Analysis of the relationship between headings and texts

Scientific writing involves complex content that is carefully organized for maximal readability. For example, scientific papers are typically divided into sections whose headings hint at the content of the section. Well-formalized section headings not only highlight the main information of the section text but also facilitate the reading experience. Therefore, it would be very useful to study the relationship between section headings and section texts.

However, the underlying mechanism of how section headings are produced still remains understudied. Section headings can differ in length and purpose: they may be a short indication of the role of the section text (e.g. introduction, results, conclusions) or be an informative summary of the section text (e.g. transporting plasmids using lentiviruses). Different types of scientific papers (e.g. original articles, case reports, technical notes, pictorial essays, reviews) may also have different preferences in types of the section heading.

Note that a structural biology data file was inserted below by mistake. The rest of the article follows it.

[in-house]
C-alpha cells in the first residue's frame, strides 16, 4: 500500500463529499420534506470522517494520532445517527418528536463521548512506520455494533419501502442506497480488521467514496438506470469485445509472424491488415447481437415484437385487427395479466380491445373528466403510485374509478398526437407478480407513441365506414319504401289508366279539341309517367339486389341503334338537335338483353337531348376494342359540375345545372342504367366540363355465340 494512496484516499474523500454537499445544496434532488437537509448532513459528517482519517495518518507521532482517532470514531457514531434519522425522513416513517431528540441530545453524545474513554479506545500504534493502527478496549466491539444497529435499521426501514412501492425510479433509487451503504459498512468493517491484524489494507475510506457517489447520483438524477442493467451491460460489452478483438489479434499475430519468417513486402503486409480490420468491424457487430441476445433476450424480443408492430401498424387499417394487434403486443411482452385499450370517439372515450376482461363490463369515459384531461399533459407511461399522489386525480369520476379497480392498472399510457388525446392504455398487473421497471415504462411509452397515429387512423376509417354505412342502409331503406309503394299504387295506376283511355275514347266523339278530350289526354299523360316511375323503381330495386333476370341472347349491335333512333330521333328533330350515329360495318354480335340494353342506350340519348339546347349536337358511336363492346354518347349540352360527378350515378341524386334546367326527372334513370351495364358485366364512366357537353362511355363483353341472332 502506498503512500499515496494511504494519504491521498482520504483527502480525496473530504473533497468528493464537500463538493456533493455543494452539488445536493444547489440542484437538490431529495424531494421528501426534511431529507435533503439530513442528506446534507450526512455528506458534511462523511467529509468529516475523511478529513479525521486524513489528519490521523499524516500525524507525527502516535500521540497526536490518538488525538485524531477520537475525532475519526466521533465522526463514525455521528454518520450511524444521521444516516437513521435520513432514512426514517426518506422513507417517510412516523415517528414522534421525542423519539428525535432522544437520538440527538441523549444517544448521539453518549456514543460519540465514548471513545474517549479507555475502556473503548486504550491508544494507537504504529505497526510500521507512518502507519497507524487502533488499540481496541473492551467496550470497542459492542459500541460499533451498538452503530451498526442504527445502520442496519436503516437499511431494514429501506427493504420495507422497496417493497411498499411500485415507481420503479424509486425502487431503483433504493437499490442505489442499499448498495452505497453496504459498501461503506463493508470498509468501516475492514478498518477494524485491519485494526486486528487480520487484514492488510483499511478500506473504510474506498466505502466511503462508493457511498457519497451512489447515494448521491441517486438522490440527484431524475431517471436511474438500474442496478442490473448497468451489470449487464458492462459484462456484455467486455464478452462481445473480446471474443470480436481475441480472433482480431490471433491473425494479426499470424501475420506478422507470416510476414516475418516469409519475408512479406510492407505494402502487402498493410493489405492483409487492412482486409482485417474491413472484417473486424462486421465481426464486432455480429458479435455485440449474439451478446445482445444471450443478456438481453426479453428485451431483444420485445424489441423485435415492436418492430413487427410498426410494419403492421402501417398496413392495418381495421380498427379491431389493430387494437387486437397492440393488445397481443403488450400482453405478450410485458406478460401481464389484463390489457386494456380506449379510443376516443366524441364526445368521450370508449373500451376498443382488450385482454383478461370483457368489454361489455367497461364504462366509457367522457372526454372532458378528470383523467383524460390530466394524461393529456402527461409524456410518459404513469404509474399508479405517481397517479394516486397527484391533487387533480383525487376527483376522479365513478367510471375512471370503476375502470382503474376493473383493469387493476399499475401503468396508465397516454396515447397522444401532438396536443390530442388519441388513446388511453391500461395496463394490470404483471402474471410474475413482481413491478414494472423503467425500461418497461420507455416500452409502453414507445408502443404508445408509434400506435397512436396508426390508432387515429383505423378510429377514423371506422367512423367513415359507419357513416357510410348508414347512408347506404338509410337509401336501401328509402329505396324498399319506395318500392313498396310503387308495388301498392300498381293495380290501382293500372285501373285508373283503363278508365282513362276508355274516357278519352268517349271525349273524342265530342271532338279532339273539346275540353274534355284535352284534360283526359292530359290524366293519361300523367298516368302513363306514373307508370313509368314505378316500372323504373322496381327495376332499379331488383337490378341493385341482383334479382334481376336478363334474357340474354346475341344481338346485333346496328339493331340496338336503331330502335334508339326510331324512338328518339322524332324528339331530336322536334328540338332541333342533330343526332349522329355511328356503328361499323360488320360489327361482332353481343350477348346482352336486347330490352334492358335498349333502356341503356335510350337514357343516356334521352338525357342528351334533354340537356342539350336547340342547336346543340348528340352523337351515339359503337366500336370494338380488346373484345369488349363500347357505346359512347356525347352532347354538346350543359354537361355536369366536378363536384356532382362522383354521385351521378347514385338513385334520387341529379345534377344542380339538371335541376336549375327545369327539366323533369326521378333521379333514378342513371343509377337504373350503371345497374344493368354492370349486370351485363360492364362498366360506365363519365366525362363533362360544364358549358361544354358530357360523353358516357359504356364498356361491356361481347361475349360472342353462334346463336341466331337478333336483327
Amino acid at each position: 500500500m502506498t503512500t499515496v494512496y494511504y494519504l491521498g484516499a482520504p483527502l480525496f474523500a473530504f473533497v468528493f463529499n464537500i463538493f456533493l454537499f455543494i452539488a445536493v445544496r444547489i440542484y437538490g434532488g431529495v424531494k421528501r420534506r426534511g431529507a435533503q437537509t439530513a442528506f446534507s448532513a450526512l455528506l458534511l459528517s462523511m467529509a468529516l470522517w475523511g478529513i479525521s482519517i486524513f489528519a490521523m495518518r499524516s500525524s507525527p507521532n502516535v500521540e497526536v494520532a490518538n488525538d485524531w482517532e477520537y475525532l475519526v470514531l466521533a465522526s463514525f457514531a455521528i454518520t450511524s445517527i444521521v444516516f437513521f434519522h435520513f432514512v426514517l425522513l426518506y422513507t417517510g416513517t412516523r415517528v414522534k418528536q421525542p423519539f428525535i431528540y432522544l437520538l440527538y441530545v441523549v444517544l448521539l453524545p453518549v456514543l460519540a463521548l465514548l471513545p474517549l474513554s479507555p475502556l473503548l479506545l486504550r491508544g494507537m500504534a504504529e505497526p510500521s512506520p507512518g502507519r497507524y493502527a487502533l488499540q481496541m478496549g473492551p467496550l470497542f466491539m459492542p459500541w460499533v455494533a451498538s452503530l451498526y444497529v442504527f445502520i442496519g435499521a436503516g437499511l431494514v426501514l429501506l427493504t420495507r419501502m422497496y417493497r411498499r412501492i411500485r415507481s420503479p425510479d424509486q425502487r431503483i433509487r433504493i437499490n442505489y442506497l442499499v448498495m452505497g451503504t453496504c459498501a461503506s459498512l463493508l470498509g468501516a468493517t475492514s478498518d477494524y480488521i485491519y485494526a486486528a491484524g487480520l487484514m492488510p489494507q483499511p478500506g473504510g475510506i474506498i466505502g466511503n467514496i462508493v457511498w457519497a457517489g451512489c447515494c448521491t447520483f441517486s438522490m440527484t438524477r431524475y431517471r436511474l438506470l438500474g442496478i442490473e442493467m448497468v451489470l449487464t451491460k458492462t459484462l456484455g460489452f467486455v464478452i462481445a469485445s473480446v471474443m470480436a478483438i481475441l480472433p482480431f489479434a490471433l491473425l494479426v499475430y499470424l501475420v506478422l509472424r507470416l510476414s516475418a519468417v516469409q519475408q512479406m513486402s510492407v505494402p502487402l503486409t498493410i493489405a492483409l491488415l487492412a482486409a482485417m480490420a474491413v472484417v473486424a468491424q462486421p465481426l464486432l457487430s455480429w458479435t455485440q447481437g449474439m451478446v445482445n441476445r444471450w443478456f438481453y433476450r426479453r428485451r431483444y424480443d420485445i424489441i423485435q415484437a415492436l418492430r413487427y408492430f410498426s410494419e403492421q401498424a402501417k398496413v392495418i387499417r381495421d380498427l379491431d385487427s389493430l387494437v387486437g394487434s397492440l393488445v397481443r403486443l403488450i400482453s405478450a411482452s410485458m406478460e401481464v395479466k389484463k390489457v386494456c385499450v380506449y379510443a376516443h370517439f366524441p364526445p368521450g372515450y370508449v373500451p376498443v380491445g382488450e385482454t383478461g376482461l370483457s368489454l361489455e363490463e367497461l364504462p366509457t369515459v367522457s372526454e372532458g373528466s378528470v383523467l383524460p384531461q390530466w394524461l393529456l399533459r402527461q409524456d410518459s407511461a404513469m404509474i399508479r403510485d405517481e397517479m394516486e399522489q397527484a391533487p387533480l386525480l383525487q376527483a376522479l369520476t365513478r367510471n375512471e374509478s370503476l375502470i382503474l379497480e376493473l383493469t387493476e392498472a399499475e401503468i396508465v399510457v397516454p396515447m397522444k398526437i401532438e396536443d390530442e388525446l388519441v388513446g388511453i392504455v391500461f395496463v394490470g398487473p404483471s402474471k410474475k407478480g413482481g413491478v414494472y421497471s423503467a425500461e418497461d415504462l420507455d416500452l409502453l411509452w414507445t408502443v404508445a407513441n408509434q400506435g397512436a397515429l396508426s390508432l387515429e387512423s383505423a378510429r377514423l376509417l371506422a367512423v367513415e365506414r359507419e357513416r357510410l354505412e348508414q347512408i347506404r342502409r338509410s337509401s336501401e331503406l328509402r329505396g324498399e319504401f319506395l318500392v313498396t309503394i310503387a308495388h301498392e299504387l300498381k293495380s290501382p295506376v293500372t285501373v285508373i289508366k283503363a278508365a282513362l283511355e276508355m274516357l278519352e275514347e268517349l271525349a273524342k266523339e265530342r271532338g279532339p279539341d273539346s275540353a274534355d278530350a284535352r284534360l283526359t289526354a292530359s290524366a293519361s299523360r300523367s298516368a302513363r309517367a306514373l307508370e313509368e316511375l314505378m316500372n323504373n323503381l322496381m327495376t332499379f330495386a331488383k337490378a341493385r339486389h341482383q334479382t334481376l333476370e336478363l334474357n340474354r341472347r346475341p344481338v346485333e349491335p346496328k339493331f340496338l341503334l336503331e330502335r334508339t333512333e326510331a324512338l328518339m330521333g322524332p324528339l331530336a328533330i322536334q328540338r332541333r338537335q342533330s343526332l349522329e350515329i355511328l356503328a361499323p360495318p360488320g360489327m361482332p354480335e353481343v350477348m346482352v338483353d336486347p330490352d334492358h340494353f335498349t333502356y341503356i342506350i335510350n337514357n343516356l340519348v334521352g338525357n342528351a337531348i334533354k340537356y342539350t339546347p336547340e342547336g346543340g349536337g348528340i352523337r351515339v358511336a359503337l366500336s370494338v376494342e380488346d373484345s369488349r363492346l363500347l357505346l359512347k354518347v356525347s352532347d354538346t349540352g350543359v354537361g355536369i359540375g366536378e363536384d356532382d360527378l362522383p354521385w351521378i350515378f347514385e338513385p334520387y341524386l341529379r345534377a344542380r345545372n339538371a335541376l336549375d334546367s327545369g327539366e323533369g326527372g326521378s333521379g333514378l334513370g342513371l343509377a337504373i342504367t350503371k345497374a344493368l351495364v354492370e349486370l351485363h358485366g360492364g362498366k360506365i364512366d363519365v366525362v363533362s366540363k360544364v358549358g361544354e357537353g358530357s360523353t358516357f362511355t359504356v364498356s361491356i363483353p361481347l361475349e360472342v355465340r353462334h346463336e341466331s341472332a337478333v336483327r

For this project, students will work on (i) investigating the underlying mechanism of generating section headings from section texts, and (ii) analyzing the salience of sentences in the texts to the generated headings. In a similar vein, students will also explore the generation of paper titles from diverse paper texts and analyze which sentences were most salient to the generated titles. Students are also expected to do a brief literature review on the relevant state-of-the-art works and come up with novel exploratory approaches.

The ideal candidate for this project has a solid background in machine learning and Python programming, as well as a strong aptitude for learning new things. Being familiar with machine learning frameworks such as PyTorch is a plus.

For more information, please see the studies listed in the references [1,2,3].

Keywords: natural language processing and generation, extractive/abstractive summarization, explainable AI modeling

Contact: Yingqiang Gao (, Jessica Lam (, Richard Hahnloser (


[1] Pang Wei Koh and Percy Liang. “Understanding Black-Box Predictions via Influence Functions”. In: ICML’17. Sydney, NSW, Australia:, 2017, pp. 1885–1894

[2] Li H, Einolghozati A, Iyer S, et al. EASE: Extractive-Abstractive Summarization with Explanations[J]. arXiv preprint arXiv:2105.06982, 2021.

[3] Zhang R, Guo J, Fan Y, et al. Outline generation: Understanding the inherent content structure of documents[C]. Proceedings of the 42nd International ACM SIGIR Conference on Research and Development in Information Retrieval. 2019: 745-754.

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